A good pot needs to be experienced and judged by much more than appearance, according to Ross Mitchell-Anyon. It doesn't need to be flamboyant or a display item to be an integral part of life.
When he began working with clay at teachers' training college Mitchell-Anyon wanted to make practical pieces with heart and function. In 1970's New Zealand education in clay was in the Hamada-Leach tradition which looked to Japanese culture, but Mitchell-Anyon was also inspired by English potter Michael Cardew, who wrote Pioneer Pottery. Inspiration also came from New Zealand potters Len Castle and Barry Brickell.
Mitchell-Anyon makes objects with love, care and integrity. His process begins with digging clay from Pahiatua. He values collecting his materials - he becomes more attached to it, and consequently more respectful of it, recycling rather than wasting. He works minimally with glazes, and he enjoys the process where clay and glaze become one - become part of the body. He uses clear or shino glazes on stoneware or earthenware clay, and the pieces are subjected to wood firing and salt in the kiln.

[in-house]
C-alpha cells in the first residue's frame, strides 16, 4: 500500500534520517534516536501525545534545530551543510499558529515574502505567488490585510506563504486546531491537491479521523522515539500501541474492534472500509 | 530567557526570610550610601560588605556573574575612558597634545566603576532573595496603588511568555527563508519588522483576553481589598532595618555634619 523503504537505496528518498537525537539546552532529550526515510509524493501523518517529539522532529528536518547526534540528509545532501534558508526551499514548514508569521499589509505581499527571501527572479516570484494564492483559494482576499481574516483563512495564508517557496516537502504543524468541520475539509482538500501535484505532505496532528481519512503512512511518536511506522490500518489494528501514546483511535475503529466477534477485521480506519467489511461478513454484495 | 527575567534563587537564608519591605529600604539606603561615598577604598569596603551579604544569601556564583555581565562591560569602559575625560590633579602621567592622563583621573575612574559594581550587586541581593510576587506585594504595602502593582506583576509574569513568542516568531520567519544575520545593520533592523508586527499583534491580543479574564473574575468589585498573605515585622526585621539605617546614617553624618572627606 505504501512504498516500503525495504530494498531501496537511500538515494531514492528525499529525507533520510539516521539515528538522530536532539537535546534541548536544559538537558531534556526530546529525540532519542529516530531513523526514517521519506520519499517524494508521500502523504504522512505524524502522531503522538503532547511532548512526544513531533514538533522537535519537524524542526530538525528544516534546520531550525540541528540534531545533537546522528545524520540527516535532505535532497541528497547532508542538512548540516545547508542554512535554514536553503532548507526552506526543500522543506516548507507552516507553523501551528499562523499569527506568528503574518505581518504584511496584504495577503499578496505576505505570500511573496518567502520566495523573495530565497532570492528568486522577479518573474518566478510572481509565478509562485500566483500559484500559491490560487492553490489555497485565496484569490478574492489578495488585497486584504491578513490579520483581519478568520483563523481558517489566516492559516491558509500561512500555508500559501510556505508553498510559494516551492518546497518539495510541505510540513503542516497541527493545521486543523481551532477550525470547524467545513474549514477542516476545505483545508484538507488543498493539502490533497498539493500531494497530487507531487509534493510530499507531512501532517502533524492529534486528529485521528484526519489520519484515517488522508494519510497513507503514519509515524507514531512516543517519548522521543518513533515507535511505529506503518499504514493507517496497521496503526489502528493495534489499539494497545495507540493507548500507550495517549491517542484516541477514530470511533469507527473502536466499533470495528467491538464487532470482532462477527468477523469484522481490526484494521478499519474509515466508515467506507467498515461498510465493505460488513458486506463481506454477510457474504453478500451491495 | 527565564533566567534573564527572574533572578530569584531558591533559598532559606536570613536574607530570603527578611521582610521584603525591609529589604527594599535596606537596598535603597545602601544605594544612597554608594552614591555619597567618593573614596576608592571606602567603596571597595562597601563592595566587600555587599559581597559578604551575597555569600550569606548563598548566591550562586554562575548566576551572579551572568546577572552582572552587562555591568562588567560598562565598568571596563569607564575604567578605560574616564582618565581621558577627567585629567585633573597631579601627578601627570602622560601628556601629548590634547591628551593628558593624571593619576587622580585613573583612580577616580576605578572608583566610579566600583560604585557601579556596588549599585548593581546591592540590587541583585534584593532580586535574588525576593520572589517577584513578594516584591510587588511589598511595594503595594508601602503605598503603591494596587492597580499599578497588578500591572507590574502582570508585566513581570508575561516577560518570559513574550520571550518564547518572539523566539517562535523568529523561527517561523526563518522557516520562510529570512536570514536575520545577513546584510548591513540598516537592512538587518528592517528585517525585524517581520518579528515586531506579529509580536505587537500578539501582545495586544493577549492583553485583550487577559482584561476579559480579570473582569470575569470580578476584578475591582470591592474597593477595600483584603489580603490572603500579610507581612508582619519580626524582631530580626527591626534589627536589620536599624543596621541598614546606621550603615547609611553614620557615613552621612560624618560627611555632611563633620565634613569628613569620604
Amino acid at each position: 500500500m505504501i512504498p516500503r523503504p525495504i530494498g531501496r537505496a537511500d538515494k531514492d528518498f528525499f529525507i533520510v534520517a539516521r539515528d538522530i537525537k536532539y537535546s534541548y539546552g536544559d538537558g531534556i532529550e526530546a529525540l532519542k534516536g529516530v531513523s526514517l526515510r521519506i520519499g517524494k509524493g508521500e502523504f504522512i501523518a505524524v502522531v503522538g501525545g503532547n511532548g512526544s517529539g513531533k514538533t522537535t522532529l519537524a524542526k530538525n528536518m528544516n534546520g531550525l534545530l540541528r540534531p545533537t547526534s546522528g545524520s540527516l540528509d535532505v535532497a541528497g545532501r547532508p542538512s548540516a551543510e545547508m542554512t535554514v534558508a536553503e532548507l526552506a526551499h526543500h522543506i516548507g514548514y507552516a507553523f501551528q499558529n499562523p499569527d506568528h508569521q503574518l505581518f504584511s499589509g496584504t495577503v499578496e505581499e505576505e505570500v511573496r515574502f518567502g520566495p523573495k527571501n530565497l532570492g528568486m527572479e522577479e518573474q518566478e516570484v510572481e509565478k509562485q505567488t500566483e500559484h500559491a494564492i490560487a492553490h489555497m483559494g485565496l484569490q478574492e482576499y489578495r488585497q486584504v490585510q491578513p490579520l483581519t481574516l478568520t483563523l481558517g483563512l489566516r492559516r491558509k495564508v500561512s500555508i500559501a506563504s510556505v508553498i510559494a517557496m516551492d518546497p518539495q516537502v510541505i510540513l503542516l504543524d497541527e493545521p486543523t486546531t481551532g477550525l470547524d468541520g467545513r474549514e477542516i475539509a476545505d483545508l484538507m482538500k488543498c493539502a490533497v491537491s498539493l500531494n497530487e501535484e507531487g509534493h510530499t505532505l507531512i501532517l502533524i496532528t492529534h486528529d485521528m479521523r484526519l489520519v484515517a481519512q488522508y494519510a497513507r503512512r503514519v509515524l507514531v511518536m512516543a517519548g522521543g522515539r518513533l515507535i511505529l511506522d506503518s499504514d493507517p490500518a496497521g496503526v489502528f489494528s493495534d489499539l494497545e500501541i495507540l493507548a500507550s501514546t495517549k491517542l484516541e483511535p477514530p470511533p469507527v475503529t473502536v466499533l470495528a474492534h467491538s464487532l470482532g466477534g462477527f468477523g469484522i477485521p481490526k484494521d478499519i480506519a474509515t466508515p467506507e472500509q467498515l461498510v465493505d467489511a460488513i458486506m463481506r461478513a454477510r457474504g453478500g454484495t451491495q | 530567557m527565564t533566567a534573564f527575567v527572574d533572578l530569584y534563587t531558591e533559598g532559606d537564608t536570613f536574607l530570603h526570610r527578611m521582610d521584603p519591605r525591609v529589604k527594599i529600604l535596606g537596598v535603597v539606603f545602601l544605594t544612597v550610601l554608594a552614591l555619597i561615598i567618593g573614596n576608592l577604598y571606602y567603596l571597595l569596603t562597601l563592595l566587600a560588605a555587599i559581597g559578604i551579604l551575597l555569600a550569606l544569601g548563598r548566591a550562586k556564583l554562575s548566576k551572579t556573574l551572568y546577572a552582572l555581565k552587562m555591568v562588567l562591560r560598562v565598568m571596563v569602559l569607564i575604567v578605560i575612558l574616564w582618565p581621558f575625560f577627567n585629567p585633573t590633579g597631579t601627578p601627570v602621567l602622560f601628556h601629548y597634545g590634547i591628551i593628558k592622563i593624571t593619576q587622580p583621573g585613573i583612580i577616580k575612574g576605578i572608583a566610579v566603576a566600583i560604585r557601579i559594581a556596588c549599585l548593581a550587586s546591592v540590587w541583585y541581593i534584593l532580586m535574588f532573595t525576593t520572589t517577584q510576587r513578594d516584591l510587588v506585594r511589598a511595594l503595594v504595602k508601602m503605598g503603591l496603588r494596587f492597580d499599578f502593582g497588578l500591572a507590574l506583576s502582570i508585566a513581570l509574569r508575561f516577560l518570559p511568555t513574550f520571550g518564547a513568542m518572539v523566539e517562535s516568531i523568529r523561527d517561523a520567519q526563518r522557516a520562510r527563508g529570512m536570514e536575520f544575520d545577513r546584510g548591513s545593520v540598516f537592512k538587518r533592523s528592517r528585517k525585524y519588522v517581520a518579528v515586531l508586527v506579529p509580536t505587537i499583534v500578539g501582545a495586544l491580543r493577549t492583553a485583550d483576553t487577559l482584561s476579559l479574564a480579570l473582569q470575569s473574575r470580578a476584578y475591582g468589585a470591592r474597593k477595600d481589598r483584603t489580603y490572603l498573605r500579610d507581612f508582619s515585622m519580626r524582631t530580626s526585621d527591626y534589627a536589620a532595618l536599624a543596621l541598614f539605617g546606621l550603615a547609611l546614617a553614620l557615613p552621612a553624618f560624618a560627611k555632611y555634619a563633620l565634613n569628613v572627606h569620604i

Mitchell-Anyon's work takes the form of domestic ware. Mitchell-Anyon believes that many potters are preoccupied with wanting to fit into a fine arts formula, and his view is that art is made when makers engage with materials and forms with passion.
Repetition is important in Mitchell-Anyon's work. There is pleasure in making and seeing the production process occur. In his process, he lets the forms evolve and mutate rather than looking to impose 'quality control'. Over the years a number of his works have become larger, and some of his outsized teapots and jugs have outgrown their function, merely making reference to it.